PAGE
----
The purpose of applying broad analytics and personalized medicine in human space flight participants is not to reduce participation or to find biomarkers that will limit the ability of astronauts to participate in missions. The focus of personalized medicine in human space flight is to develop countermeasures that are individualized to each space participant. The goal of this individualized approach is aimed at improving all aspects of mission performance, as well as limiting adverse sequelae of prolonged space flight. The emergent participation of space tourists will add yet another layer of complexity that can be addressed by personalization.
In this review, we primarily highlighted four areas of biological variance that are fundamental to a personalized medicine paradigm in human space flight. These include: (1) gene and small molecule variants associated with metabolism of therapeutic drugs used in space; (2) gene and small molecule variants associated with one carbon metabolism; (3) gene and small molecule variants associated with iron metabolism and oxidative stress; and (4) Mg as an essential input with effects on DNA stability and energy.
We have drawn attention to these areas for the purpose of simplicity. In practice, the same premise described in this review can be applied across a wide range of molecular processes. We suggest here that the more broadly we understand this variability of molecular networks in each astronaut, the better we will be able to develop countermeasures that optimize astronaut safety and performance.
This variability can be assessed by the application of Omics approaches to space medicine research (Table 9). For example, one can use Omics to better characterize the molecular events associated with the variable oxygen conditions that will be encountered in the space suit EVA condition compared with the space habitat environment noted previously (Figure 5). This can be done by using genomics (SNP profiling) to examine how genotype may be linked to tolerance in the two conditions. Transcriptomics, proteomics, and metabolomics can be used to further characterize the changing molecular dynamics that might be associated with the varying PAO2/PaO2/CO2 conditions.
Patterns derived from these research-based Omics methods, can then be used to identify novel and relevant biomarkers, which may subsequently be used to develop personalized countermeasures applied to the individual astronaut entering such variable oxygen conditions (Table 10)
Introducing Omics into space biomedicine research adds a layer of complexity that will initially offer challenges in technology and methodology. But the ability to identify novel patterns, novel solutions, and predictive capability is expected to ultimately reduce complexity, by refining our engineering designs and human countermeasure approaches.
Earth-based human space flight research will benefit from the same range of technologies applied in all domains of systems biology. This includes, but is not limited to, LC–MS, GC–MS, NMR, ELISA, electrophoresis, PCR, gene arrays, protein arrays, flow cytometry, microscopy, and many others. These technologies will support assessment of genome, transcriptome, proteome, and metabolome in: (1) Earth-based space analogue research, (2) short-duration flight research where specimens are retained for ground analysis, (3) in-habitat research (such as the ISS) where retained specimens are returned to Earth for analysis, and (4) post-mission research.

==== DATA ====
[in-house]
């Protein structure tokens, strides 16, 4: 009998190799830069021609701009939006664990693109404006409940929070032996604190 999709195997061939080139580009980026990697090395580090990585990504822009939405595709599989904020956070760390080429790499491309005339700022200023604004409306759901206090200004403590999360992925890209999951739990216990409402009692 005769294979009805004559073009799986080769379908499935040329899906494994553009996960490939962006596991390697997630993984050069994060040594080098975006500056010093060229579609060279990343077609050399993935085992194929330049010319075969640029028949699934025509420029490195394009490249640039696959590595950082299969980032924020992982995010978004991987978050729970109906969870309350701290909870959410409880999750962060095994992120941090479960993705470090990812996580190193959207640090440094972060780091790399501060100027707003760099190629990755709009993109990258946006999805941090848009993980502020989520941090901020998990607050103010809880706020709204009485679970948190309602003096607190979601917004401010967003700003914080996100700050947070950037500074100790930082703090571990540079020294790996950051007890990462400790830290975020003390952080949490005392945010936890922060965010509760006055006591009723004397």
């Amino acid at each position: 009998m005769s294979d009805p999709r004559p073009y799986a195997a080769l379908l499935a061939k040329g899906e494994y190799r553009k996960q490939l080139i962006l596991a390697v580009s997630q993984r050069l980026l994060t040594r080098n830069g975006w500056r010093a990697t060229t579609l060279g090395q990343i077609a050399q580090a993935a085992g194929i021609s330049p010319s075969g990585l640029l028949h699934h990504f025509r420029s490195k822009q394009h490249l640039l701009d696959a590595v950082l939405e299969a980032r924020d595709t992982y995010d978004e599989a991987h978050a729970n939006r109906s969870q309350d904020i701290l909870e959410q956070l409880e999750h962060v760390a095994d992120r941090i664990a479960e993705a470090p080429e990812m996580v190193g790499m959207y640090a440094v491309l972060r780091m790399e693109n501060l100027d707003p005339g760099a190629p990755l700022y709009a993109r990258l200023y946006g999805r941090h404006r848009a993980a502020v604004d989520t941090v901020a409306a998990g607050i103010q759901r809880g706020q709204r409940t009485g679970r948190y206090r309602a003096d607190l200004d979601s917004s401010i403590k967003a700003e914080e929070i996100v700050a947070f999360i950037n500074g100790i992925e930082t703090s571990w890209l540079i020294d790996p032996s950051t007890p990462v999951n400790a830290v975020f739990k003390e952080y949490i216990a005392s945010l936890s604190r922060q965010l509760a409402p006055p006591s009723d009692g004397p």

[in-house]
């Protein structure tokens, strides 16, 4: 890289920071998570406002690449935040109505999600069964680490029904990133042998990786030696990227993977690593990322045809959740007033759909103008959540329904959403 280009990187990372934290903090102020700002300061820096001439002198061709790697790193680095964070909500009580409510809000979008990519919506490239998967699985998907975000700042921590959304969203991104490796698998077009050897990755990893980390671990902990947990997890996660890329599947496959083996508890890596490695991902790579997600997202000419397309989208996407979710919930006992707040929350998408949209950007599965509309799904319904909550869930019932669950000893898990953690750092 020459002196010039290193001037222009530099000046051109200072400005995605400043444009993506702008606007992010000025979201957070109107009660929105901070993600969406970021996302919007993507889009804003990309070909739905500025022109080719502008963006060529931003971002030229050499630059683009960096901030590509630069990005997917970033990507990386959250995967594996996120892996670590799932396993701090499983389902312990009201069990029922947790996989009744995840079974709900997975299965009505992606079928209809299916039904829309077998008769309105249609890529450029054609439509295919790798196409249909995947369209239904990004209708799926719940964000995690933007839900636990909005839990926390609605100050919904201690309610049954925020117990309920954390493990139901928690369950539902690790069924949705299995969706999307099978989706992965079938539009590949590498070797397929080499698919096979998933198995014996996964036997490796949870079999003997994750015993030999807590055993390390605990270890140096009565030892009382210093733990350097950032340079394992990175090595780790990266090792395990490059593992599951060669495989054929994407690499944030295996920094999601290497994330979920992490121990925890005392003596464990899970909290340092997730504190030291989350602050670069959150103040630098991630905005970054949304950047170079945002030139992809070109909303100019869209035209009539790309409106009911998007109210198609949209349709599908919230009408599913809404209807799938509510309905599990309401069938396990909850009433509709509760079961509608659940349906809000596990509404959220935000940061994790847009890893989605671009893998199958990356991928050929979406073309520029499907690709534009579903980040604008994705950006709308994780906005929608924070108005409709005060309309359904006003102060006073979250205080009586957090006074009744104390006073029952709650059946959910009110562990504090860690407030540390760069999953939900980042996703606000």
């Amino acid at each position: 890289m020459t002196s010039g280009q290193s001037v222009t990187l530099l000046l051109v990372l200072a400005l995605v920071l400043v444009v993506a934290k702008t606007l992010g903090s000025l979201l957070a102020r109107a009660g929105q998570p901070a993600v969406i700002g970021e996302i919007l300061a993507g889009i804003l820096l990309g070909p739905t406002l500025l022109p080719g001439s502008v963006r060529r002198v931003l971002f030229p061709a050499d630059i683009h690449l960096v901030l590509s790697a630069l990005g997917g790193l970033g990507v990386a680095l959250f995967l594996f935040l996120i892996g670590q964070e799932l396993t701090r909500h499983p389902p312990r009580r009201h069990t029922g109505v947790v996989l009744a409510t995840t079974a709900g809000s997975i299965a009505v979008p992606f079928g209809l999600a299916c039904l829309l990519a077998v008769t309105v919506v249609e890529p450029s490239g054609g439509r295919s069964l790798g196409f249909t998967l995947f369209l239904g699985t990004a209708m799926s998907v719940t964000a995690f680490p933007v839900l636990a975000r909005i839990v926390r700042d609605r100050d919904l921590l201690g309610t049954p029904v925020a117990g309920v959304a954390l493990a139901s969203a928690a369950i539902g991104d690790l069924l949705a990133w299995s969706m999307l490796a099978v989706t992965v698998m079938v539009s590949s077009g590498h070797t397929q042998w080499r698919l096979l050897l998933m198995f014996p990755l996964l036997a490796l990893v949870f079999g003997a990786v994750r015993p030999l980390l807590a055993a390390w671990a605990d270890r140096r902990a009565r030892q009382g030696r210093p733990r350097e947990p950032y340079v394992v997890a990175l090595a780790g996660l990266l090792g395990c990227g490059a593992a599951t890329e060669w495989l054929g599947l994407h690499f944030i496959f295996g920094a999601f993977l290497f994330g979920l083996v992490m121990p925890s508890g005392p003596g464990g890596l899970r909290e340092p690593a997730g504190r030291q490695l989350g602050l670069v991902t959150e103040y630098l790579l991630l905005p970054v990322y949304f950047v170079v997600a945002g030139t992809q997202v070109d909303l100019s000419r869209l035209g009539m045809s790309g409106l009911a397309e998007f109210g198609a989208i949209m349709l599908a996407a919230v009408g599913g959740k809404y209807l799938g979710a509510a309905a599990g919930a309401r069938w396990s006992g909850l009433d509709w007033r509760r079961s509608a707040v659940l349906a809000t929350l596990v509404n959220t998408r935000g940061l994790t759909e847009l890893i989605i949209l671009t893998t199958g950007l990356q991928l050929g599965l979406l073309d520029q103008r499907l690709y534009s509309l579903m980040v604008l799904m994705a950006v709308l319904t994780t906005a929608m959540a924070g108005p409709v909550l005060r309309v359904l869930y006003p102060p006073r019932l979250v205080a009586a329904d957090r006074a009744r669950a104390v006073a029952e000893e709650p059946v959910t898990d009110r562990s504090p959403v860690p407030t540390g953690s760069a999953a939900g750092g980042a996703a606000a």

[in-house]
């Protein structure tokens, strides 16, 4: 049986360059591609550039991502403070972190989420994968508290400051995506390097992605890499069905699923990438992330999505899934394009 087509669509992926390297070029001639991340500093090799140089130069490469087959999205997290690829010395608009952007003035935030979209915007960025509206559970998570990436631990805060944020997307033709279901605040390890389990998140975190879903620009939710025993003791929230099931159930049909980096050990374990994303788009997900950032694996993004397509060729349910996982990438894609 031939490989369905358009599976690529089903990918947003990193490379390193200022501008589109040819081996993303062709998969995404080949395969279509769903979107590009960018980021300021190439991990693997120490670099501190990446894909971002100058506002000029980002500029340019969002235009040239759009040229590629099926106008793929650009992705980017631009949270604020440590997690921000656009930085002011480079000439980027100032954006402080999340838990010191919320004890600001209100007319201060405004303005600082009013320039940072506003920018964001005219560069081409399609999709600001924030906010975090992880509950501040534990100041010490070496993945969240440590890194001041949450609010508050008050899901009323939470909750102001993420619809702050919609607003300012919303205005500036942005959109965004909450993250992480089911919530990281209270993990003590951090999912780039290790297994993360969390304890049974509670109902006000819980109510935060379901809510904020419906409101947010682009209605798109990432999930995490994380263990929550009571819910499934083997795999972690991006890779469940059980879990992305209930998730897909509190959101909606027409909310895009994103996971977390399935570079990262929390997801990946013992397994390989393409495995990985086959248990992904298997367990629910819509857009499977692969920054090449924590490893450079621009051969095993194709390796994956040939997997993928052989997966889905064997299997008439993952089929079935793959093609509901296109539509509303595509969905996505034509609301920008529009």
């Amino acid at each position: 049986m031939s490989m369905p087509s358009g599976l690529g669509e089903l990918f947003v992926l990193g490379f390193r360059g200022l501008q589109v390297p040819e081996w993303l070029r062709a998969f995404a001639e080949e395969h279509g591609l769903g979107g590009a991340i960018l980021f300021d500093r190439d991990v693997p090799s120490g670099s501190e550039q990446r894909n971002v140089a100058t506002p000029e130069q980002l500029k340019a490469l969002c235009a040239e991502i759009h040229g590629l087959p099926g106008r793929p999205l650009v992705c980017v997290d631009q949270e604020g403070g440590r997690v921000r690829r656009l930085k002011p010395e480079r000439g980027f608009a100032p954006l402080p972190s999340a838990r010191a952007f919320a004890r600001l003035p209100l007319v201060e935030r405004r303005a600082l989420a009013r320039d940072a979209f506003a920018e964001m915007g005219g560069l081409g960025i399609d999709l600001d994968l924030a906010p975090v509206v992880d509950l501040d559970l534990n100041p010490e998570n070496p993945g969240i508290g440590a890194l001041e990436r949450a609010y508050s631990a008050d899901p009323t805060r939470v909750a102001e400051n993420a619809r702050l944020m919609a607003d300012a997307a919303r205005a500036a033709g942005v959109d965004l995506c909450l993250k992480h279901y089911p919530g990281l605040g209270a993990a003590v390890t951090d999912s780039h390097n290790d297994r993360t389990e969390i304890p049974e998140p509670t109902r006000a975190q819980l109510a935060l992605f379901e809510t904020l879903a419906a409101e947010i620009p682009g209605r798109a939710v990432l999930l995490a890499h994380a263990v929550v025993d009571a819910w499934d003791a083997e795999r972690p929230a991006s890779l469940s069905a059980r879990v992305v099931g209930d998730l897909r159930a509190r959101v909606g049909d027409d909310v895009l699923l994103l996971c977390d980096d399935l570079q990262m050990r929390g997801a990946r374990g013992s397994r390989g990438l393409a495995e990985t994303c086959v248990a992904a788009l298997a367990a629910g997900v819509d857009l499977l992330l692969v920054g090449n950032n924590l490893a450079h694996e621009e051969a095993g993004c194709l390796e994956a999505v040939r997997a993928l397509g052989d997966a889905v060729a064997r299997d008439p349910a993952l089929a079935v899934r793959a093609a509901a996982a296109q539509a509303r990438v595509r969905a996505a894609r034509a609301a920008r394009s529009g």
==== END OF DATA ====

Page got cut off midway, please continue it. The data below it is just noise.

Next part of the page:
These technologies can serve the purposes of human space flight research today, as well as providing the kind of analytics from which personalized countermeasures can be developed. However, real time Omics assessment during space flight and habitation presents a unique set of challenges, due to vehicle size, instrument weight, fluid handling characteristics in microgravity, and power constraints.
None of the current analytical technologies or methods is presently used by any space program to survey the changing molecular dynamics of astronauts in space. Instead, samples (blood, urine, or saliva) are frozen at −80 °C in the ISS (MELFI Rack freezers) and usually (every 90–180 days, notwithstanding schedule changes) transported to Earth for retrospective analyses, using some of the aforementioned technologies. Transport volumes are low, since the returning vehicles, such as the SpaceX Dragon and Soyuz vehicles, have limited cargo capacity, when compared with the retired Space Shuttle. Thus, multiple trips are required to transport MELFI freezer volumes to the ground.
This impacts research, as well as real-time assessment of markers relevant to astronaut health and safety. To further complicate the situation, exploration class missions beyond LEO to Moon and Mars will be constrained by cost and use smaller vehicle volumes than the ~400 m3 of habitable volume of the ISS (Wikipedia ISS and assembly pages; NASA Facts and Figs 2012). The smaller vehicles present two significant challenges to biochemical analyses. First, the vehicles will be roughly < 50 m3 in total volume, significantly limiting the potential size of the analytical equipment. Second, this reduced volume eliminates the ability to use the size- and power-hungry electrical systems, like the ISS MELFI freezers. This reduces the ability to store large amounts of samples for later analyses upon return to Earth.